Hundreds of thousands of Hong Kong individuals are expected to emigrate in the next few years, as the Chinese Government continues to restrict long held freedoms in the city, originally provided for under British Colonial rule until 1997. Many are completely disillusioned with the current political climate, Beijing consistently introducing measures that are clearly intended to move further away from democracy and which now include restrictions on freedom of speech.
Emigrating to another country, in an effort to recover these lost freedoms, will quite rightly, be their top priority, but it will also be a daunting prospect, with many leaving family and friends behind in their home country.
One of the legacies of British Colonial rule is the BNO passport, which is a document that can provide an eventual path to British citizenship. BNO holders and their immediate family members will be eligible to stay in the UK for up to 5 years, at which point they can apply for settlement and subject to requirements, citizenship. They must first start by applying for a BNO visa which comes with its own cost for each family member, as well as upfront charges to cover Immigration Health Surcharges. A family of 4 with two children, would be looking at costs of around £12,000.
This new visa allows you to work, study and use the NHS, as well as children accessing free state school education. One important aspect however, is that you must be able to demonstrate financial independence for you and family members for a minimum 6 month period.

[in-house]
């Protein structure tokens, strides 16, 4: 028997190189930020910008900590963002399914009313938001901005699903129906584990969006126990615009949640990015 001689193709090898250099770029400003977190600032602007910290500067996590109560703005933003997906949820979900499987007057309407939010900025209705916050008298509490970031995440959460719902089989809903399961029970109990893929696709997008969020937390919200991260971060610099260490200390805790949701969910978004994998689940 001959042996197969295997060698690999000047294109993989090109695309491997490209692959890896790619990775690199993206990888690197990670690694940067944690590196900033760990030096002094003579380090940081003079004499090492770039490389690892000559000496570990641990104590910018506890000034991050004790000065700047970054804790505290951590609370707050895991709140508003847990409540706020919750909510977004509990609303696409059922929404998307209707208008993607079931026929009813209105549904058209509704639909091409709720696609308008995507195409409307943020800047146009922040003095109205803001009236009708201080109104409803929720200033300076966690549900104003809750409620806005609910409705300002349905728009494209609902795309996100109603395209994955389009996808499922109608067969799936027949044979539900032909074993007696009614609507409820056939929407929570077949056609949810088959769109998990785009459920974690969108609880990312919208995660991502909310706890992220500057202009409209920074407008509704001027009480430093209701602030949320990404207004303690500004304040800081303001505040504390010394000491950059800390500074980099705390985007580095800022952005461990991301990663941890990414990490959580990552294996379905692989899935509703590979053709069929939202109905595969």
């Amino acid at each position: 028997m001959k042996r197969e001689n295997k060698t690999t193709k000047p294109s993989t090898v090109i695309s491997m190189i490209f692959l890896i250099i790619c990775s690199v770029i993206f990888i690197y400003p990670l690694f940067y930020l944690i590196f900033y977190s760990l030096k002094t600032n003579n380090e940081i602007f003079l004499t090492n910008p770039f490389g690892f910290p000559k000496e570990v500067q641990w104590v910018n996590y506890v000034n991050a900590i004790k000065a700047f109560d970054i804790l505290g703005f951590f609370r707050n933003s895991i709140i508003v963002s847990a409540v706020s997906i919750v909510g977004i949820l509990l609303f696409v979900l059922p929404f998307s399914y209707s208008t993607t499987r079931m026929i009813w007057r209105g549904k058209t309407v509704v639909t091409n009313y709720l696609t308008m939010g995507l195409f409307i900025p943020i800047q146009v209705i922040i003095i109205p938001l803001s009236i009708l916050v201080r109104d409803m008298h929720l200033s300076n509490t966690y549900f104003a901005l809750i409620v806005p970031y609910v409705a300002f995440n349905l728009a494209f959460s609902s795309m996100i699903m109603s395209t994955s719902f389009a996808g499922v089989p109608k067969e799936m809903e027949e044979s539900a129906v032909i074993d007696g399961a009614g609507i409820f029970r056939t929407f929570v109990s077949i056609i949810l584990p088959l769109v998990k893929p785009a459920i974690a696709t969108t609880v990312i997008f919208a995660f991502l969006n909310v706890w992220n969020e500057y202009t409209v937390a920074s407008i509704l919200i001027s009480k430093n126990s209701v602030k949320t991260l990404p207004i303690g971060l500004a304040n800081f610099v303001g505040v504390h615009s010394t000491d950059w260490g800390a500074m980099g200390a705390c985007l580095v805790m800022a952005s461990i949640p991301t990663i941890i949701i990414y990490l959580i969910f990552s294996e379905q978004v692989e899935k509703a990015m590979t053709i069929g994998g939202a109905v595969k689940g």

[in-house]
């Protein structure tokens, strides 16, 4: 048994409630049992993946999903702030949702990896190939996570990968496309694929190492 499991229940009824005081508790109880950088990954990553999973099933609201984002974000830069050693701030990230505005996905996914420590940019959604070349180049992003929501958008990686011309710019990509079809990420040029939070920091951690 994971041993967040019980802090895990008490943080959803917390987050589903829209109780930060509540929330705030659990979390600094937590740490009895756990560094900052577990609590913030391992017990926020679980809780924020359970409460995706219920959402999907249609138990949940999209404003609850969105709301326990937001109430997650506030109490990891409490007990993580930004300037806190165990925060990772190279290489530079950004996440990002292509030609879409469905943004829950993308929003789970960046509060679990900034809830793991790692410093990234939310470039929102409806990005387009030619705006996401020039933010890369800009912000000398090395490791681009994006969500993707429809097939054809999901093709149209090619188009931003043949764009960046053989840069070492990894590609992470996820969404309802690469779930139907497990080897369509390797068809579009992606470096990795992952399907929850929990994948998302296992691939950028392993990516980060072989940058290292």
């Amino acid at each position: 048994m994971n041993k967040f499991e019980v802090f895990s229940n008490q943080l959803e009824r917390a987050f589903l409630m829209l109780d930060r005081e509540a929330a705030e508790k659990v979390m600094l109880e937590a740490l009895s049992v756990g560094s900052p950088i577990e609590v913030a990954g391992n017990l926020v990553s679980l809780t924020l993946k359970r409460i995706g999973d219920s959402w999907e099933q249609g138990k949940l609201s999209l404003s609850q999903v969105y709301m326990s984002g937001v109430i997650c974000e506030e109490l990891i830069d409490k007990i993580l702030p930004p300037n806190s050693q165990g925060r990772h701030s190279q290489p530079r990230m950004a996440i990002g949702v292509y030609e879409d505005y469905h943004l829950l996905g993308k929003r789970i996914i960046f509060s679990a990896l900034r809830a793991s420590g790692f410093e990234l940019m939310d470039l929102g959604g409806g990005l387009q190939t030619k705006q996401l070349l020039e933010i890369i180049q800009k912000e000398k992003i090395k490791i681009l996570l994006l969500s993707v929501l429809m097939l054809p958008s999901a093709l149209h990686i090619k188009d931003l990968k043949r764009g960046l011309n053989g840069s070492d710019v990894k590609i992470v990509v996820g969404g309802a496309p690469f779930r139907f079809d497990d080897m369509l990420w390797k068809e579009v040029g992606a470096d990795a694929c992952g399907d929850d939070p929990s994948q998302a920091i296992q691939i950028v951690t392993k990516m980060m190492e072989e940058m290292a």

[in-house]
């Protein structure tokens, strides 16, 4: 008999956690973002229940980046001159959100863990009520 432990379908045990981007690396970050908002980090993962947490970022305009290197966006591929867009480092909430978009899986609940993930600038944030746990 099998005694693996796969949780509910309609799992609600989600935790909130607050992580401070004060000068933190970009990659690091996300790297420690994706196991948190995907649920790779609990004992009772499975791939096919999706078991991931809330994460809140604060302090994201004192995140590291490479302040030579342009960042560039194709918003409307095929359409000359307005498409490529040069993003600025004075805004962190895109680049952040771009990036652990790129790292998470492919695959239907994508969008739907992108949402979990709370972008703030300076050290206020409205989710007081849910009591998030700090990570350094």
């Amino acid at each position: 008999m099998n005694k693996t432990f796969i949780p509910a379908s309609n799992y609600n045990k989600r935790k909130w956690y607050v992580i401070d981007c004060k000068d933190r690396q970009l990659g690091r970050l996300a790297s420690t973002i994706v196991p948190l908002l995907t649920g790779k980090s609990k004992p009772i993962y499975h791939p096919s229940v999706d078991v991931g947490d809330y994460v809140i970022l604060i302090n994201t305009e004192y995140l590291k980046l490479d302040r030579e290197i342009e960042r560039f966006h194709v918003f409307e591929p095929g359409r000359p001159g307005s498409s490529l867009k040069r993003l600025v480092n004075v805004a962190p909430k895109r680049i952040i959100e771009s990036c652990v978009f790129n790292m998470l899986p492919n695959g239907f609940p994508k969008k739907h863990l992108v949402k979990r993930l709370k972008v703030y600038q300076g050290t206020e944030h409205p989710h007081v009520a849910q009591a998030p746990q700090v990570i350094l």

It follows that organising your financial affairs ahead of UK entry is crucial and this includes awareness of potential UK tax obligations, perhaps leading to restructuring of assets before even entering the UK, to enable significant short and long term tax savings.
UK Tax Residence
UK Tax Residence is based on a number of tests. The common denominator in all tests, are that tax residence is largely connected to the amount of days you spend in the UK in any tax year. The more the days in the UK, the more likely you will be considered a tax resident.
As a UK tax resident, the default position, is that you will be subject to UK tax on your worldwide income and gains as they arise, with current income tax rates of up to 45% (46% in Scotland) and capital gains on sales of assets charged up to 28%.
Managing the exact first day of UK tax residence is therefore important and this is not necessarily when you fly into the country. Advice taken before arrival is crucial to ensure there are no unexpected tax bills thereafter.
Non UK Domicile
When you first move to the UK, you will probably qualify as non UK Domiciled, which means you can choose between two methods of taxation:
- Arising Basis – You will be taxed on income and gains as they arise, wherever they are in the world and irrespective of funds not also being paid into the UK.
- Remittance Basis – You will be taxed on UK sourced income and gains as they arise, but only subject to tax on overseas sources if they are remitted / paid to the UK.
For the first 7 years of UK residence, there is no charge to use the Remittance Basis, but in years 8 to 12, there is an annual tax charge of £30,000, rising to £60,000 up to the 15th year. Thereafter you would be deemed UK Domiciled and subject to tax on the arising basis.